Published on Times News Online ( http://www.tnonline.com )
By Mirna P. Gledhill Tn Correspondenttneditor@tnonline.com
Motorists should have no question where they are when passing through Lansford Borough, thanks to three new entrance signs that were unveiled this week.
The brand new entrance signs for the borough were erected recently, giving motorists a clear indication that they’re in the borough.
The signs were purchased by the non-profit group Lansford Alive, with grants from the Lehigh Valley Chamber Foundation and the Carbon County Economic Development Corporation.
The new signs are made out of durable materials that Lansford Alive officials hope will last for two decades. Done in the town’s traditional red and white colors, the signs feature the date of the town’s founding, as well as a coal car to represent the town’s mining heritage, Lansford Alive President Chris Ondrus said.
The borough’s three entrance signs were about 15 years old when one of them fell during a winter storm about a year ago. Ondrus said that since that time there have been plenty of questions from residents about what happened to the sign, and a Facebook post about it got more than 3,000 views.
“Aw geez, anything from there was graffiti on the signs, people called the borough office wondering why the signs weren’t up, people drove through town and didn’t know what town they were in,” Ondrus said. “We had quite a few curious people.”
Rather than replace just one of the aging signs, the non-profit decided to look into grants to replace all three. With the help of the Carbon County Economic Development Corporation, the group applied to the Lehigh Valley Chamber Foundation’s Main Street Program, and received $2,000. Lansford Alive had to match the grant by at least 50 percent, or $1,000 which they did. The Foundation’s Lorie Reinert said that the program helps create a sense of community in areas around the Lehigh Valley and beyond.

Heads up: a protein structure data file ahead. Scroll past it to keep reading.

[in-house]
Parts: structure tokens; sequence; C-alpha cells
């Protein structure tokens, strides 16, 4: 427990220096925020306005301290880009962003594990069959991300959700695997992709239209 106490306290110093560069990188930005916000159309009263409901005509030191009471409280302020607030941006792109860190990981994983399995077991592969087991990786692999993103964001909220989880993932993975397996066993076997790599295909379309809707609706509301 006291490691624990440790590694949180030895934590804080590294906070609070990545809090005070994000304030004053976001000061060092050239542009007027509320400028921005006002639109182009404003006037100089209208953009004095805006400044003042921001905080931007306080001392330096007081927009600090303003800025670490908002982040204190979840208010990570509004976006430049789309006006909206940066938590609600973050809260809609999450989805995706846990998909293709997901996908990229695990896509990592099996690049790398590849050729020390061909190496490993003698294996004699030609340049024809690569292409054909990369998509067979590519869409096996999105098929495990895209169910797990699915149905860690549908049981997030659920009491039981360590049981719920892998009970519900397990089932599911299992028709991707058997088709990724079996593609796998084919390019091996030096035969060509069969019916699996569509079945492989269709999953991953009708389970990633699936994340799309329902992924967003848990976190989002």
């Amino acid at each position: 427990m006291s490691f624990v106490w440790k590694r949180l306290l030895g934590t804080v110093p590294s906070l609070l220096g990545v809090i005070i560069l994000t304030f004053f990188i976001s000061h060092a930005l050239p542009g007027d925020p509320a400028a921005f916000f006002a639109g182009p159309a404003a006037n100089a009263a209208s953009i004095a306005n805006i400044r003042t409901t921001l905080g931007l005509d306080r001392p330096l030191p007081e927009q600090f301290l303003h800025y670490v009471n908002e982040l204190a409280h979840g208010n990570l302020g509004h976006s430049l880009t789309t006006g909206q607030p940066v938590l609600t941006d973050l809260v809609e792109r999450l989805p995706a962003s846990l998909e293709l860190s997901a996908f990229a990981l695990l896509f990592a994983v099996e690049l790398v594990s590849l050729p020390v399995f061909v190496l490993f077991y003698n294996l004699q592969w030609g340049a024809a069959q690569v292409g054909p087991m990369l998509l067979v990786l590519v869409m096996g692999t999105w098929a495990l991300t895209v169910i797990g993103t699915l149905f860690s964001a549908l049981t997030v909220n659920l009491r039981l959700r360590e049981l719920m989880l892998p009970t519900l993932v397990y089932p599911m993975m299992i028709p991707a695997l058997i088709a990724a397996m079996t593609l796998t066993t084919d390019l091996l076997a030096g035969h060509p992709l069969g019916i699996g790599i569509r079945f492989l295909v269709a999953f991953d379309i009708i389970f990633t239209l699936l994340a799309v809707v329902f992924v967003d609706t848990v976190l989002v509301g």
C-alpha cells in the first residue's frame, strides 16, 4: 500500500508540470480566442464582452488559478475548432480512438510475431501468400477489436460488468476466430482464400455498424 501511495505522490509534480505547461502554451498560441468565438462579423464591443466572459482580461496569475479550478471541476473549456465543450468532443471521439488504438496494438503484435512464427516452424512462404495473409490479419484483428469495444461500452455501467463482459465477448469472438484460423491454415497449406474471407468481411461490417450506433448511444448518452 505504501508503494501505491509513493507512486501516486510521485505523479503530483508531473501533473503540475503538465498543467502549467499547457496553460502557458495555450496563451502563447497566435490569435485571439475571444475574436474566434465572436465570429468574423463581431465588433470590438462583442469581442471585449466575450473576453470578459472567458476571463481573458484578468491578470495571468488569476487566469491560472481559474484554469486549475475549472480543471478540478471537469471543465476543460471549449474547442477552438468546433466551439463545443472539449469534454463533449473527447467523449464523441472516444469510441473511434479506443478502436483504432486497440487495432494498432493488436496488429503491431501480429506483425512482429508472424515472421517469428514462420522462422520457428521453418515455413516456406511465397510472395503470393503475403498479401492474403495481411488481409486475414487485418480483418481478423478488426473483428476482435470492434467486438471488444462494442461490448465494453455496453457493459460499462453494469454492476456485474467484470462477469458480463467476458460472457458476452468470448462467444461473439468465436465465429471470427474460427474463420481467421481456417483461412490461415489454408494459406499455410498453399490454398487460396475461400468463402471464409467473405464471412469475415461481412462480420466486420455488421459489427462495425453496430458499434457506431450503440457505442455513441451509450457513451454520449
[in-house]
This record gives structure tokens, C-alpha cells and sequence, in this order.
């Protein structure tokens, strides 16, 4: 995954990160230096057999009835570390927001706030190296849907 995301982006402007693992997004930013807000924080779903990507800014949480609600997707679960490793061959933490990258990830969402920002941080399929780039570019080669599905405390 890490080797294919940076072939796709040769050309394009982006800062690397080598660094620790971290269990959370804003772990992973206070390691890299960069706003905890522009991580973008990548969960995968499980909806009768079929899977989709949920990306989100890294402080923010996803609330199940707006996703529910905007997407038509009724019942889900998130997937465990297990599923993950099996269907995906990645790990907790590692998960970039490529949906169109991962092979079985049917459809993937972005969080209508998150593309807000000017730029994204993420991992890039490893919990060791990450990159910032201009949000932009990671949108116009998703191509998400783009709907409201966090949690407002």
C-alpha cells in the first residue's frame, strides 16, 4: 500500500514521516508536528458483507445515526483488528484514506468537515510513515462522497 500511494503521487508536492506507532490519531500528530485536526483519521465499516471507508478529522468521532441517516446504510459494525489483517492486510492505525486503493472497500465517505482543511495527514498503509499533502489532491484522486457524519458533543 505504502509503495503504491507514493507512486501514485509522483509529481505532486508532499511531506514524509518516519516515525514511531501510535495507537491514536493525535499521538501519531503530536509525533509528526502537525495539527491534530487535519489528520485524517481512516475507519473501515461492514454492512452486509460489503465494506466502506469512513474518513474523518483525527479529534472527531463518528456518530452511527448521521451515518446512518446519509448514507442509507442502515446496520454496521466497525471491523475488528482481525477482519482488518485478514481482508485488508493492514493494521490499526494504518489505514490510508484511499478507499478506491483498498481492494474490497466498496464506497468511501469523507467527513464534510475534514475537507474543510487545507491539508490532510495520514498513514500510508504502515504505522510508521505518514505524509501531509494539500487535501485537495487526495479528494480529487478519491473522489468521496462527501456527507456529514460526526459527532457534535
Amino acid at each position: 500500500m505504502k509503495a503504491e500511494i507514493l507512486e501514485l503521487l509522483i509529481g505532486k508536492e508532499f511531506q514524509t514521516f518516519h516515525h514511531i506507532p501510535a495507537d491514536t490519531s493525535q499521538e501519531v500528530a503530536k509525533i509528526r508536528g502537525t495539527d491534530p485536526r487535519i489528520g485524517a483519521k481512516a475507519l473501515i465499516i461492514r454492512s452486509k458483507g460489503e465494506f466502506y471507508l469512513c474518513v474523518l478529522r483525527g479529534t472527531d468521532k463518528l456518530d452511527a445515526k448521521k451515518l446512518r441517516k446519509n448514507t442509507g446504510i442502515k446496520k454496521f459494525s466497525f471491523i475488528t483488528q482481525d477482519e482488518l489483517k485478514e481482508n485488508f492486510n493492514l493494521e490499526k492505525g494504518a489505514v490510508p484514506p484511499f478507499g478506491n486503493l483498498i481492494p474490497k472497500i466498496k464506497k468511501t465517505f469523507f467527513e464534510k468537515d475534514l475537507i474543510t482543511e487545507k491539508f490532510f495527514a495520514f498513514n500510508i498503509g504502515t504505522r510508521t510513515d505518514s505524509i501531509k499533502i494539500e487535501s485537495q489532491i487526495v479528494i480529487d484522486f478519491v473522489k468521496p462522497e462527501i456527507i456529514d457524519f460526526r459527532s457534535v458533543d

“You can really tell someone cares when you pass through — there must be some sort of organization that they want it to be real nice for people — signs that they care,” Reinert said.
That’s exactly what Lansford Alive has set out to do since it was founded. The non-profit has two goals, according to Ondrus, promoting downtown businesses, and beautifying the town.
Marlyn Kissner of the Carbon County Economic Development Corporation acts as a liasion between Carbon County communities and the Foundation. She said in just three years, Lansford and Weatherly have benefitted from the program. But she would like to see other communities apply for grants to fund projects that beautify their town. She cited examples like bike racks, banners, and trash receptacles.
“Other areas in Carbon County, I would want them to see this and say, ‘Wow how can we apply for this Main St. Lehigh Valley grant for next spring. Lansford has been a really good pilot for us, so other communities can apply and benefit from the foundation,” she said.